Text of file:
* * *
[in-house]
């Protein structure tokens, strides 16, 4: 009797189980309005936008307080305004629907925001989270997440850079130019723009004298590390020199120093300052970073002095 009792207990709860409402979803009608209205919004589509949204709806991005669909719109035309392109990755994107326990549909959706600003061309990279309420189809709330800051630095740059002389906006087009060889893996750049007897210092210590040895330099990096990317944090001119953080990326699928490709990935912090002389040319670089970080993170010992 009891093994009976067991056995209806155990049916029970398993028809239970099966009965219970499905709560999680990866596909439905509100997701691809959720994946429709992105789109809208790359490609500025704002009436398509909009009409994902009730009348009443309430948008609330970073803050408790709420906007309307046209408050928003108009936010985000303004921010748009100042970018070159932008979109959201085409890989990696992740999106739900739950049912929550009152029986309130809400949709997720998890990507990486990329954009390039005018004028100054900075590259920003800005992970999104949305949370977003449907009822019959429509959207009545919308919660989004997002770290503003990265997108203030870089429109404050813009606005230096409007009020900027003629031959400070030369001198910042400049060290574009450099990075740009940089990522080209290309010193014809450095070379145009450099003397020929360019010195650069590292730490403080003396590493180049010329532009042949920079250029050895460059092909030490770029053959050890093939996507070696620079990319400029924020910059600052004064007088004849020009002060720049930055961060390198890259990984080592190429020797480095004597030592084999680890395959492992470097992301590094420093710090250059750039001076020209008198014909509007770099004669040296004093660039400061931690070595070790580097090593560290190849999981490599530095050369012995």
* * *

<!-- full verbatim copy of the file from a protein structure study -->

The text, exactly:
[in-house]
């Protein structure tokens, strides 16, 4: 009797189980309005936008307080305004629907925001989270997440850079130019723009004298590390020199120093300052970073002095 009792207990709860409402979803009608209205919004589509949204709806991005669909719109035309392109990755994107326990549909959706600003061309990279309420189809709330800051630095740059002389906006087009060889893996750049007897210092210590040895330099990096990317944090001119953080990326699928490709990935912090002389040319670089970080993170010992 009891093994009976067991056995209806155990049916029970398993028809239970099966009965219970499905709560999680990866596909439905509100997701691809959720994946429709992105789109809208790359490609500025704002009436398509909009009409994902009730009348009443309430948008609330970073803050408790709420906007309307046209408050928003108009936010985000303004921010748009100042970018070159932008979109959201085409890989990696992740999106739900739950049912929550009152029986309130809400949709997720998890990507990486990329954009390039005018004028100054900075590259920003800005992970999104949305949370977003449907009822019959429509959207009545919308919660989004997002770290503003990265997108203030870089429109404050813009606005230096409007009020900027003629031959400070030369001198910042400049060290574009450099990075740009940089990522080209290309010193014809450095070379145009450099003397020929360019010195650069590292730490403080003396590493180049010329532009042949920079250029050895460059092909030490770029053959050890093939996507070696620079990319400029924020910059600052004064007088004849020009002060720049930055961060390198890259990984080592190429020797480095004597030592084999680890395959492992470097992301590094420093710090250059750039001076020209008198014909509007770099004669040296004093660039400061931690070595070790580097090593560290190849999981490599530095050369012995």